For people with frequent urination, having a restroom nearby at a moment's notice is almost a requirement. While frequent urination is a common occurrence affecting millions of Americans each year, the condition is not considered a normal part of the aging process and often signifies an underlying medical condition that should be addressed by a physician. Though frequent urination may present differently from person to person, a general rule is that urinating more than usual for a prolonged period of time, or getting up frequently during the night to urinate, are all signs of frequent urination. This condition can also cause anxiety and stress surrounding the ability to get to the restroom on time, especially in social situations. Treating frequent urination is usually relatively simple, once the underlying cause has been determined.
Frequent Urination Symptoms and Causes
While the most common symptom of frequent urination is an increased need to urinate more frequently, other symptoms may also be present. Other symptoms may depend on any underlying issues or conditions, and may help determine the cause of frequent urination. Urge incontinence, also known as overactive bladder, is caused by sudden and involuntary contractions of the bladder muscles, resulting in a strong urge to urinate, often without warning. Other symptoms associated with overactive bladder may include passing only small amounts of urine, using the restroom more than eight times per day, or feeling like you can't fully empty your bladder.
Urinary tract infections are another common cause of frequent urination, and may include symptoms such as a burning sensation during urination, feeling like you cant' fully empty your bladder, blood in the urine or darkly colored urine and fever. If you have any symptoms that indicate a bladder infection, talk to your doctor right away to get treatment and prevent complications. Other common causes include structural abnormalities, pregnancy, prostate issues, anxiety, interstitial cystitis (chronic bladder infections) or certain vaginal infections.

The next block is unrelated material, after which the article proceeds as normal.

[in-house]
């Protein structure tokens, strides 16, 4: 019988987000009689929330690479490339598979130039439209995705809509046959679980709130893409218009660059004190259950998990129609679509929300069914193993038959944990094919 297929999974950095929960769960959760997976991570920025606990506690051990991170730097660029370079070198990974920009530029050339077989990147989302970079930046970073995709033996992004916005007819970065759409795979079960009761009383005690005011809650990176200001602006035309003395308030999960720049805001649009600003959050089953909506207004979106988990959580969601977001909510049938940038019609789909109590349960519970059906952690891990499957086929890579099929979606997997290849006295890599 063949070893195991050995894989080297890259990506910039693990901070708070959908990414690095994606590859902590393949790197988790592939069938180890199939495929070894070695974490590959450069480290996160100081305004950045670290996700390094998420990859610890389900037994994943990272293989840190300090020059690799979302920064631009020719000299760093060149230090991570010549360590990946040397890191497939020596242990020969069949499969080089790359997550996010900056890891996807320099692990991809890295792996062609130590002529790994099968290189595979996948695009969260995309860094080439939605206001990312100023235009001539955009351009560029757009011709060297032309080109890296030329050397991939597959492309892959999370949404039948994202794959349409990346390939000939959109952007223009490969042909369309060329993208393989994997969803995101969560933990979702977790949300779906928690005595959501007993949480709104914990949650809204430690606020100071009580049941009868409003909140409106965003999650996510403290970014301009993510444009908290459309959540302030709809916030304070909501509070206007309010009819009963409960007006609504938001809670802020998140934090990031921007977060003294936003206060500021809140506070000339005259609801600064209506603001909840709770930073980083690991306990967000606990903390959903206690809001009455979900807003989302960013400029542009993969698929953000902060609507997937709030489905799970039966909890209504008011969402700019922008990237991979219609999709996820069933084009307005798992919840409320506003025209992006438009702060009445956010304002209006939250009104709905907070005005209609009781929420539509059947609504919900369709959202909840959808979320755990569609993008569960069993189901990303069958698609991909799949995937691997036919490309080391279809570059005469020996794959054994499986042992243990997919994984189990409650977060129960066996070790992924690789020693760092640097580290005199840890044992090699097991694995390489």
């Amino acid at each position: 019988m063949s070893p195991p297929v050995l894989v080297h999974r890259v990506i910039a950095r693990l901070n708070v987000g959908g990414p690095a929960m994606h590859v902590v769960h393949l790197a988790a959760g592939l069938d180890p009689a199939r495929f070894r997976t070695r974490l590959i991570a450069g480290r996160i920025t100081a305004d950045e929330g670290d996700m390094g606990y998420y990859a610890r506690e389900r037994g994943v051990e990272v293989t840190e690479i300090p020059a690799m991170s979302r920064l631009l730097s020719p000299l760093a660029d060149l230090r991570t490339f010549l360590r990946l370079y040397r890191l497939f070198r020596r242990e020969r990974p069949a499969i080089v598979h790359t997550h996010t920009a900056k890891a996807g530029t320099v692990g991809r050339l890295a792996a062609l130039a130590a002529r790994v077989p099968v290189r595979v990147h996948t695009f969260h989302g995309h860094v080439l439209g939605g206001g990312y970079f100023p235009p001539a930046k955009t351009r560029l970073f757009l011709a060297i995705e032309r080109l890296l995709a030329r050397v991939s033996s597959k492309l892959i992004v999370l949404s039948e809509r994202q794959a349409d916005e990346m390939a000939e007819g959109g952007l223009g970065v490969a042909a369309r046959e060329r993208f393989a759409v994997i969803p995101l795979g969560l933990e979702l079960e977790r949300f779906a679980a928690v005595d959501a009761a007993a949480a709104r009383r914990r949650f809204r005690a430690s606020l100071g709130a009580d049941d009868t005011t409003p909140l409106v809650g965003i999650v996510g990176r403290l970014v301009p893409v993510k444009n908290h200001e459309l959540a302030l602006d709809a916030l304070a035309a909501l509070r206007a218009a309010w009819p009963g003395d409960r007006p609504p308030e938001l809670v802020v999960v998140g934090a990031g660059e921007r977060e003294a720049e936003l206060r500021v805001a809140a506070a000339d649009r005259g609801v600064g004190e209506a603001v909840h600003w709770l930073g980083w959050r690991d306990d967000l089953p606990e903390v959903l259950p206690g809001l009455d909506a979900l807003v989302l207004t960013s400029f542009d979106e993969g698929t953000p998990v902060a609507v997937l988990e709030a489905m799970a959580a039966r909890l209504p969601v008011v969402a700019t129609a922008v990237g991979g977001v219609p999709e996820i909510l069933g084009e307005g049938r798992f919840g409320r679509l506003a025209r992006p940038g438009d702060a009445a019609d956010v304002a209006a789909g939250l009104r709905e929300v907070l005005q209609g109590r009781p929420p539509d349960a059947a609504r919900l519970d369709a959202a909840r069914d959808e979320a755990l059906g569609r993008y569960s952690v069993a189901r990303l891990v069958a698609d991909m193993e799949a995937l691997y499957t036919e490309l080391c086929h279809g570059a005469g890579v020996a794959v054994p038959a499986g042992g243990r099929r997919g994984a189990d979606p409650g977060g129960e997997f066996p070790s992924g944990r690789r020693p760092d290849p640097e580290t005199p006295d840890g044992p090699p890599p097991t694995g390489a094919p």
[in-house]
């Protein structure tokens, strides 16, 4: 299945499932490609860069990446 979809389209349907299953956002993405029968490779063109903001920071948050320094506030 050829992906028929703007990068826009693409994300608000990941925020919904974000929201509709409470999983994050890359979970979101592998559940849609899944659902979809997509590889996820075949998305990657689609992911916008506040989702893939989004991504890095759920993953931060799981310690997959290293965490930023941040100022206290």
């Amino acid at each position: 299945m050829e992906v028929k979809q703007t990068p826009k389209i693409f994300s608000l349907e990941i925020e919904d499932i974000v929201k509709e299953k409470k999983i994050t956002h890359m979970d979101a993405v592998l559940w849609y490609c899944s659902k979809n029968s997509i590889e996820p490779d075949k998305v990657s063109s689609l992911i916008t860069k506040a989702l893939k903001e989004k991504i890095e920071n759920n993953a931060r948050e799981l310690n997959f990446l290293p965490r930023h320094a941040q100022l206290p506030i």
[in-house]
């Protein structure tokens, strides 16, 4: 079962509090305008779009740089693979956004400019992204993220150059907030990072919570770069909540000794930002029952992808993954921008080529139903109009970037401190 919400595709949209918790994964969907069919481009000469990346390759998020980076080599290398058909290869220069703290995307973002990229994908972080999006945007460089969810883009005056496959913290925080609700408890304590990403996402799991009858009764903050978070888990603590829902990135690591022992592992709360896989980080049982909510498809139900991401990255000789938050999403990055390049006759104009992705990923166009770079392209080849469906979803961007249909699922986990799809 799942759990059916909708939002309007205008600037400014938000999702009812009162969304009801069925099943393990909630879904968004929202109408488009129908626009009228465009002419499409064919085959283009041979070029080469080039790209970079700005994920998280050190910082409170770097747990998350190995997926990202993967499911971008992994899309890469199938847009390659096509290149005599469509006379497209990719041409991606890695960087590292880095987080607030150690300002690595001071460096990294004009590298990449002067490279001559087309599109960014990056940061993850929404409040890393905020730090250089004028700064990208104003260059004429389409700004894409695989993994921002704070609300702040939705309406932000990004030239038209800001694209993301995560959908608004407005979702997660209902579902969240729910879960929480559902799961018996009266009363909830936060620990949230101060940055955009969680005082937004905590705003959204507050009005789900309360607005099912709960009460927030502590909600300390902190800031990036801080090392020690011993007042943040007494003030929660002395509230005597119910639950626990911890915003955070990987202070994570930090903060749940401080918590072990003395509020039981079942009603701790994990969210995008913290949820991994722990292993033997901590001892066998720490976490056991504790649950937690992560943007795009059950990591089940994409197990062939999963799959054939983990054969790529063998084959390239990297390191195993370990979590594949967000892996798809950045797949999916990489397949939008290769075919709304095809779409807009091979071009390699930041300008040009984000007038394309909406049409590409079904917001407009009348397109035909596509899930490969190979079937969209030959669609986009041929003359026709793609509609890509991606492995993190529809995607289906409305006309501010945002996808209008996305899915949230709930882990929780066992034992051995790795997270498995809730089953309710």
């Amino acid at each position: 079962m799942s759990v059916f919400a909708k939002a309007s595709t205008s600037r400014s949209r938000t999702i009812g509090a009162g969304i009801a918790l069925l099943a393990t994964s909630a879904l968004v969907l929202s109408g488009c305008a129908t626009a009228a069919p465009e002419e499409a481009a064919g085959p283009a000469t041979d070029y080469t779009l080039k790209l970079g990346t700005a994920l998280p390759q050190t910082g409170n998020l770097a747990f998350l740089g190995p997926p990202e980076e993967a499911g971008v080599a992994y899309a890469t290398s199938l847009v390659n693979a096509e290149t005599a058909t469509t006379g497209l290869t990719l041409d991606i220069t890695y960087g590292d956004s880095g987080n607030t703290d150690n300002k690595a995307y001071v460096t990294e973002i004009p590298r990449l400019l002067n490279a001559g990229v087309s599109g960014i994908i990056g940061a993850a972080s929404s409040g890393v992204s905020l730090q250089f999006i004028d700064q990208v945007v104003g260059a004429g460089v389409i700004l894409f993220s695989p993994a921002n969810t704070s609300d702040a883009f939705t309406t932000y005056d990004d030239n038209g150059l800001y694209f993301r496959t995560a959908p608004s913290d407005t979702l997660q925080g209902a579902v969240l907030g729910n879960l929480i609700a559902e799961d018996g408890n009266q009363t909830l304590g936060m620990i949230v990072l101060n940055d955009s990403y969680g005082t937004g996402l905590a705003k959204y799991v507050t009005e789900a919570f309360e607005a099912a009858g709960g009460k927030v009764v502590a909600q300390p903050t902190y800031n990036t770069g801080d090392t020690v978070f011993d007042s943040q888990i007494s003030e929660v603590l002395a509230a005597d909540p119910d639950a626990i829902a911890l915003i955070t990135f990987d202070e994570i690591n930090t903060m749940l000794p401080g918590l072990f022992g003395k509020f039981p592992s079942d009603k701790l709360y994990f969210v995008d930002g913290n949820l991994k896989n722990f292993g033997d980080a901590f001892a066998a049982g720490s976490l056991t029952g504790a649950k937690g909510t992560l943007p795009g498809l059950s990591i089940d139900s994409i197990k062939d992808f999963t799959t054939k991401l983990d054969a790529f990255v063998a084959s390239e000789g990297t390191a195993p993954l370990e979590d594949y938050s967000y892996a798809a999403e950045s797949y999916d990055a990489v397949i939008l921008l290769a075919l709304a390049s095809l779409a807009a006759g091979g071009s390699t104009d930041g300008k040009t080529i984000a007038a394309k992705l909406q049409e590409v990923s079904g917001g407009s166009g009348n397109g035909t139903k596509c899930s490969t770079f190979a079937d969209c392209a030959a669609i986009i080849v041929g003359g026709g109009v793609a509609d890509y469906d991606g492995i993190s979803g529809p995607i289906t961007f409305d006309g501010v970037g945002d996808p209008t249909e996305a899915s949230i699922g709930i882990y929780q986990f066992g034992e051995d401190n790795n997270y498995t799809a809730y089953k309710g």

Diagnosis and Treatment of Frequent Urination
Diagnosis of frequent urination will most commonly involve a urinalysis to determine whether a urinary tract infection is present, as well as other tests to determine any underlying health conditions, such as diabetes or prostate trouble. Structural defects or abnormalities, tumors and cysts are rare, but must also be ruled out if no other immediate cause is found. If overactive bladder is suspected, your doctor may recommend bladder training exercises and suggest medications that can help correct the issue.
Treatment will depend on the cause of frequent urination, and treating the underlying condition usually stops frequent urination from occurring. If a urinary tract infection is causing frequent urination, a week of antibiotics will usually clear things up. For people who have frequent or chronic urinary tract infections, antibiotics may need to be taken more regularly, or over a longer period of time. For mild cases of frequent urination caused by overactive bladder, home treatment may be sufficient to curb symptoms.
Bladder Training and Home Treatment Options
When overactive bladder is the cause of frequent urination, there are certain exercises and treatments that can be done at home to help relieve symptoms. Bladder training involves timing trips to the bathroom with increasing intervals between, doing Kegel exercises to strengthen bladder muscles and learning to control the flow of urine during urination. Your doctor may recommend these exercises and ask you to chart your progress over a few weeks to determine whether more aggressive therapy is required.
Eating a healthy diet and monitoring when and how much liquid you consume at a time are also great ways to help relieve frequent urination symptoms. Chocolate, alcohol, caffeine and even certain medications can all cause overactive bladder and frequent urination. For more ideas on how you can treat frequent urination at home, talk to your doctor.
When to Talk to Your Doctor About Frequent Urination
Frequent urination is very rarely serious, and treating any underlying conditions or making changes to diet can often stop the problem. If frequent urination is accompanied by other symptoms, a trip to the doctor may be in order. Fever, pain in the abdomen, back or side, vomiting, chills, excessive thirst or increased appetite, fatigue, discharge from the penis or vagina, or bloody, cloudy, foul smelling urine all warrant an immediate call to the doctor, as these can signify a more serious problem that requires prompt treatment.
If frequent urination lasts for more than a few weeks or interferes significantly with your daily life, even if no other symptoms are present, you may want to talk to your doctor about overactive bladder. While talking to your doctor about frequent urination may feel uncomfortable, receiving proper care for possible health conditions is important and can help avoid